- 1 Swiss Pension Form 3520 Foreign Trust Reporting
- 2 Is Swiss Pension a Foreign Trust?
- 3 Form 3520/3520-A & Swiss Pension Reporting
- 4 Swiss Pillar 1: 3520-A
- 5 Swiss Pillar 2: 3520-A
- 6 Swiss Pillar 3: 3520-A
- 7 Unreported Swiss Foreign Pension
- 8 Golding & Golding: About Our International Tax Law Firm
- 9 Less than 1% of Tax Attorneys Nationwide Are Certified Specialists
Swiss Pension Form 3520 Foreign Trust Reporting
Swiss Pension Foreign Trust Reporting 3520/3520A: One of the most complicated aspects of IRS tax law for overseas pensions is reporting of the foreign pension for U.S. tax purposes
Owners and beneficiaries of foreign pensions may technically have a requirement to report the trust on Form 3520 and Form 3520-A, although there are some exceptions which may negate the filing requirement.
And with Foreign Accounts Compliance enforcement at an all-time high, coupled with the Form 3520-A penalties – Taxpayers are understandably concerned.
We will summarize the Swiss Pension Foreign Trust Reporting Rules.
*We have several other articles detailing Swiss Pension and U.S. Tax available to assist you.
Is Swiss Pension a Foreign Trust?
Yes, a Swiss Pension is a Foreign Trust. Whether or not it is “reportable” is up for debate.
A trust is an arrangement where a person creates a trust (Trustor), which is generally administered by a 3rd Party (Administrator) and on behalf of a Beneficiary (Employee).
With a Swiss Pension the Trustor is either the:
- Government Trustor (Pillar 1),
- Employer Trustor (Pillar 2)
- Investor/Employee (Pillar 3)
And, each trust has an Administrator, along with the employee beneficiary.
Thus, technically, the Swiss Pension is a Trust.
Form 3520/3520-A & Swiss Pension Reporting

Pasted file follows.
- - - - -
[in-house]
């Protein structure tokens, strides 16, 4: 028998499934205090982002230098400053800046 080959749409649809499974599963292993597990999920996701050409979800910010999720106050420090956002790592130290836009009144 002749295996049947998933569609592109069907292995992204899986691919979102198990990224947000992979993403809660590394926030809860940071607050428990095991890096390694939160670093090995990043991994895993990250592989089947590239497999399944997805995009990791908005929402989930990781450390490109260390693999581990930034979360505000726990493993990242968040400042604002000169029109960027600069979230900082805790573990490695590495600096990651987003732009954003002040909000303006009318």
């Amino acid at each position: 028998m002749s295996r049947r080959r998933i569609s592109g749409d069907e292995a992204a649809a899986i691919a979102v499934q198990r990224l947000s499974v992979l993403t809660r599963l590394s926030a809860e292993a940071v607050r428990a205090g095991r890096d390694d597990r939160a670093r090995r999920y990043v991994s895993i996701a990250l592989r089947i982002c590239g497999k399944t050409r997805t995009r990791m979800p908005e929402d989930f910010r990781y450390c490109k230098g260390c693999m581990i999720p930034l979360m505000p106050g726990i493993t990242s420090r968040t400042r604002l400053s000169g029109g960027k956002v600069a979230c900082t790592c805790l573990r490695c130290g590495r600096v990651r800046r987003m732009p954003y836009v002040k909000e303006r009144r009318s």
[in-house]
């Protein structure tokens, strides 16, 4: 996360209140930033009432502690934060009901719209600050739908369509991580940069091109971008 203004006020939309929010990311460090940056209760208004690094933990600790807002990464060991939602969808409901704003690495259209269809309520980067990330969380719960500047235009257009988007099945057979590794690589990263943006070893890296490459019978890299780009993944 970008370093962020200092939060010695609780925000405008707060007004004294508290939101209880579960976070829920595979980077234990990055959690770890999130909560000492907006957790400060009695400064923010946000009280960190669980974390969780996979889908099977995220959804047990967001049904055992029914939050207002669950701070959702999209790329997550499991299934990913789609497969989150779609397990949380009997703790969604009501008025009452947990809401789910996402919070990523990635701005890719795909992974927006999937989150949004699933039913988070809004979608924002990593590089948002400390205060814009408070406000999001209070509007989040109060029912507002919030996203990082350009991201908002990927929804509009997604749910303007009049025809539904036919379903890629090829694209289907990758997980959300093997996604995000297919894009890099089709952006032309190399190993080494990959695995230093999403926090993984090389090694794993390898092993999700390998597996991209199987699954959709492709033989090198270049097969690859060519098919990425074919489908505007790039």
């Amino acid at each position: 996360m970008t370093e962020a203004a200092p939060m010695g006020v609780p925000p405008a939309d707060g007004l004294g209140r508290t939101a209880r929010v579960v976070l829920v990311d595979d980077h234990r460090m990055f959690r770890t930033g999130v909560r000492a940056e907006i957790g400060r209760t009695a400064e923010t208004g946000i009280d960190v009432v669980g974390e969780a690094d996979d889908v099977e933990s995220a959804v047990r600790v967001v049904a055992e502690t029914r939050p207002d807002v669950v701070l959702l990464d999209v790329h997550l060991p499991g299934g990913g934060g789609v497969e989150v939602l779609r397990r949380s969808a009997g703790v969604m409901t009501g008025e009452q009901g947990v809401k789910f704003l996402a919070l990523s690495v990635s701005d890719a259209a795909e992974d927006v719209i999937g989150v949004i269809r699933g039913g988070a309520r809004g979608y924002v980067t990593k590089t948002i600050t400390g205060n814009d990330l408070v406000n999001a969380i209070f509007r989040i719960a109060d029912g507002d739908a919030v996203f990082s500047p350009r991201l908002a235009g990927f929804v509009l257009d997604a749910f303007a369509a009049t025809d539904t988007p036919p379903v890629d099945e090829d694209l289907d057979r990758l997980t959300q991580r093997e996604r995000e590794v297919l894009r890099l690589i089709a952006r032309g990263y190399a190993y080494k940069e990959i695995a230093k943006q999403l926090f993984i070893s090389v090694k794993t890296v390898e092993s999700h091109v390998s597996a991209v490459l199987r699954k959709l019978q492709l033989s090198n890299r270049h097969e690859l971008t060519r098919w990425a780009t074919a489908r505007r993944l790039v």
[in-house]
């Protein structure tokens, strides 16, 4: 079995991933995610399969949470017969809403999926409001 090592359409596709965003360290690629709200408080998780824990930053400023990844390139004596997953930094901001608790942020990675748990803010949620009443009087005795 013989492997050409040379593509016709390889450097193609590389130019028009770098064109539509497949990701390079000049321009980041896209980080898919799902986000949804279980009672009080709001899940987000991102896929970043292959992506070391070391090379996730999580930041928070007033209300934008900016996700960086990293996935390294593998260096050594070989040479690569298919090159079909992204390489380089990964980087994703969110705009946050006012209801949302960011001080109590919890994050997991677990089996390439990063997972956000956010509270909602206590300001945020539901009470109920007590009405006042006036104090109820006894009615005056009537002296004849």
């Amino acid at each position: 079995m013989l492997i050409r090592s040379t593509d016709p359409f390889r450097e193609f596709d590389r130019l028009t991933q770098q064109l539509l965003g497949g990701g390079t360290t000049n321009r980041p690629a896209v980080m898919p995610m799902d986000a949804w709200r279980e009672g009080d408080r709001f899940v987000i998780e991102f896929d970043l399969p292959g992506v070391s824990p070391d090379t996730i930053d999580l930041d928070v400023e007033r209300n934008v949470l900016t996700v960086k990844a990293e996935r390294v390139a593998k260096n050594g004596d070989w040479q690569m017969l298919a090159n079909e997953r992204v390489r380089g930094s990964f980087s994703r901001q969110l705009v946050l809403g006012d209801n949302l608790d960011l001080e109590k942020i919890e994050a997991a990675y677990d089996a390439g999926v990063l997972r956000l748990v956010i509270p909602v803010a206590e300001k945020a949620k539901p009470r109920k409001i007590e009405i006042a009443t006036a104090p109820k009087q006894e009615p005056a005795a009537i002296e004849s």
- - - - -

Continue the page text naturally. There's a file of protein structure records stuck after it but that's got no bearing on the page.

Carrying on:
Do you report the Swiss Pension on Forms 3520?
It depends on how you evaluate the rules.
Swiss Pillar 1: 3520-A
Pillar 1 is State mandated (Swiss Government) which most resembles U.S. social security. It has no identifiable segregated balance, and the beneficiary (employee) is not the owner of the trust.
Presumably, the trust would not be reportable on Forms 3520/3520-A.
Swiss Pillar 2: 3520-A
As to Pillar 2, it is also mandated through the Swiss Government, but functions through the employer for employees who earn sufficient income.
Generally, unless the employee has contributed more to the pension plan than the employer has, it is not reported on Forms 3520, since the beneficiary is not the owner of the trust during the years the beneficiary is employed and funding the pension.
In addition, it may qualify for a Revenue Procedure exception under Rev. Proc. 2020-17, depending on the person’s salary, age (determines percentage contributions), voluntary vs. mandatory, and employed vs. self-employed.
*The U.S. to CHF exchange rate is typically 1:1 (or very close), which may impact Rev. Proc. 2020-17 reporting requirements.
Swiss Pillar 3: 3520-A
Swiss Pillar 3 is completely optional and it is funded by the employee only.